by Amy Saltzman
This week, I’m taking time off from writing about my CSA to write about my garden. It’s not much – a raised bed made of a converted IKEA TV stand and several planters are all my tiny yard can fit. It’s been a mixed harvest so far; my tomatoes have stubbornly refused to produce any fruit, and my peppers are just beginning earn their keep, but my basil: it is awesome. There’s only so much caprese salad one can eat, though, so I’ve been exploring ways of preserving basil. Pesto is always a possibility, of course, and it seems there is a French way of preservation that involves layering basil leaves and kosher salt. But in my research, I came across another intriguing idea: basil jelly.
Have I ever made jelly in my life? Well, no, but there’s a first time for everything. I couldn’t quite bring myself to choose a recipe that involved vinegar (really, in a jelly?), so I modified (slightly) a recipe I found for purple basil jelly.
2 packed cups of fresh basil leaves
2 C. boiling water
1/4 C. bottled lime juice
4 C. sugar
3 oz. liquid pectin (Certo)
Wash basil leaves, drain, and place in a heat-proof glass bowl. Pour boiling water over leaves and steep for 24 hours; refrigerate as infusion begins to cool. Strain through fine sieve, reserving the liquid. Note: some people seem to get a pretty green infusion, but mine turned brown – this will result in a honey-colored jelly. Reportedly you can also add food coloring if you prefer it to be green, though I didn’t try.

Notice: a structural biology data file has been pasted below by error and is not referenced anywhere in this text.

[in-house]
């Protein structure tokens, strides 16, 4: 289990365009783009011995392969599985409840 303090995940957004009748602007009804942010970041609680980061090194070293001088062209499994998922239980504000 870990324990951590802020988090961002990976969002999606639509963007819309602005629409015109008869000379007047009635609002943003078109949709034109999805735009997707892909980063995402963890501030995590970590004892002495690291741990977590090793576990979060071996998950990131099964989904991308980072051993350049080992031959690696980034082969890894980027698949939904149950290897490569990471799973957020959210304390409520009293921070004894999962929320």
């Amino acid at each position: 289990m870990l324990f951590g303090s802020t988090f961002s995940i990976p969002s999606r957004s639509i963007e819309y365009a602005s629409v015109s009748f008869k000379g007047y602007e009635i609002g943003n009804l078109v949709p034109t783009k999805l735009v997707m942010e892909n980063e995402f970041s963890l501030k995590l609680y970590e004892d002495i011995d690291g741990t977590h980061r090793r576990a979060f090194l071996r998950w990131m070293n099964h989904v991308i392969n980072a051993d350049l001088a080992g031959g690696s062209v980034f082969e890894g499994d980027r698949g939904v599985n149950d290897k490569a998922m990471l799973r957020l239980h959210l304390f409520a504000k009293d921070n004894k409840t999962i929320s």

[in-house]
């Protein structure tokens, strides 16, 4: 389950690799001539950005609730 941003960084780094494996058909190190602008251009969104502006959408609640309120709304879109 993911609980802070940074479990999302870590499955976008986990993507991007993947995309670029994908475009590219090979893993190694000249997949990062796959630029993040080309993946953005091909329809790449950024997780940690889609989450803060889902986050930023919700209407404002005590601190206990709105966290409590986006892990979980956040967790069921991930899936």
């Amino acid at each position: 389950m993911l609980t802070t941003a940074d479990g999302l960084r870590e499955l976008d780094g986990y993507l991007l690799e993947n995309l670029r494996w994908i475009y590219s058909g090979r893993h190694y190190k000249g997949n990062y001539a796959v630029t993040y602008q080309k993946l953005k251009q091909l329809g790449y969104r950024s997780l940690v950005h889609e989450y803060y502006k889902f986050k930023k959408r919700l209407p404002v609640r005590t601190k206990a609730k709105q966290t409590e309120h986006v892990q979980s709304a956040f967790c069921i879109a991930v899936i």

Place jelly jars and lids in a stockpot deep enough to cover them with a few inches of water, bring to a boil, then reduce to a simmer, keeping jars hot until ready to fill.
Make jelly: stir lime juice and sugar into infusion in a stainless steel pan. Heat and bring to a full rolling boil. Add liquid pectin and continue to boil for two minutes, skimming any foam that rises to the surface. Remove from heat and work quickly to jar the jelly.
Ladle jelly into jars (it’s easiest to use a funnel) within about 1/4 inch of the top, clean the rim and threads, and place flat lid and ring on each jar before filling the next. Screw band on tightly and let cool on a dish towel. Jars should seal and lids should pop as they cool.
Despite my disappointment in the light brown (rather than green) color, I was pleasantly surprised by the ease of this first attempt at jelly-making. The jelly itself is pretty sweet, but has a strong basil note. I’m planning to use it on sandwiches, as a glaze or part of marinade, and perhaps on biscuits at brunch or crackers with cream cheese. If I made it again, I might try to find a way to reduce the sugar, but I understand that fiddling with recipes that need to “set” may be dangerous. Maybe I should have gone with the vinegar version, after all. Are there any jelly-making connoisseurs out there who can offer me some tips?
Amy Saltzman is an avid gardener and cook in DC. She is a member of the Lancaster County Farm Fresh and North Mountain Pastures CSAs.